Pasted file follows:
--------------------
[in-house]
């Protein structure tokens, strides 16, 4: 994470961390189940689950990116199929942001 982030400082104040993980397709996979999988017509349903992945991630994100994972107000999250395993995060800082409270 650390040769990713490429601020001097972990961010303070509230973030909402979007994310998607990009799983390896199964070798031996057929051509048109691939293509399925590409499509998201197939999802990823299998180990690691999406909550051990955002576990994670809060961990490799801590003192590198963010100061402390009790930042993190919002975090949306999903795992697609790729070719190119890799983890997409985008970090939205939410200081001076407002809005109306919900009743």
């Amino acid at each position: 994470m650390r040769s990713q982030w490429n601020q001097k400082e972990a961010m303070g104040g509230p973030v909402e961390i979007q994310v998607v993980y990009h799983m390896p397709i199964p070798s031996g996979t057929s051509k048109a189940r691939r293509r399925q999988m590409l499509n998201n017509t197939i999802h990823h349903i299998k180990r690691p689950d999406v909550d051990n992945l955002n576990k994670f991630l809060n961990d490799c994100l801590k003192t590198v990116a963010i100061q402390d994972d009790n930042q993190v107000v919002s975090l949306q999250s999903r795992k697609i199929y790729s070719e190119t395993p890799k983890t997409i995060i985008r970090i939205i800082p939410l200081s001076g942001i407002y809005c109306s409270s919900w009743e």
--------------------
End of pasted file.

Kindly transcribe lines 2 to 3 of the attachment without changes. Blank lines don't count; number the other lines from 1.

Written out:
């Protein structure tokens, strides 16, 4: 994470961390189940689950990116199929942001 982030400082104040993980397709996979999988017509349903992945991630994100994972107000999250395993995060800082409270 650390040769990713490429601020001097972990961010303070509230973030909402979007994310998607990009799983390896199964070798031996057929051509048109691939293509399925590409499509998201197939999802990823299998180990690691999406909550051990955002576990994670809060961990490799801590003192590198963010100061402390009790930042993190919002975090949306999903795992697609790729070719190119890799983890997409985008970090939205939410200081001076407002809005109306919900009743």
């Amino acid at each position: 994470m650390r040769s990713q982030w490429n601020q001097k400082e972990a961010m303070g104040g509230p973030v909402e961390i979007q994310v998607v993980y990009h799983m390896p397709i199964p070798s031996g996979t057929s051509k048109a189940r691939r293509r399925q999988m590409l499509n998201n017509t197939i999802h990823h349903i299998k180990r690691p689950d999406v909550d051990n992945l955002n576990k994670f991630l809060n961990d490799c994100l801590k003192t590198v990116a963010i100061q402390d994972d009790n930042q993190v107000v919002s975090l949306q999250s999903r795992k697609i199929y790729s070719e190119t395993p890799k983890t997409i995060i985008r970090i939205i800082p939410l200081s001076g942001i407002y809005c109306s409270s919900w009743e």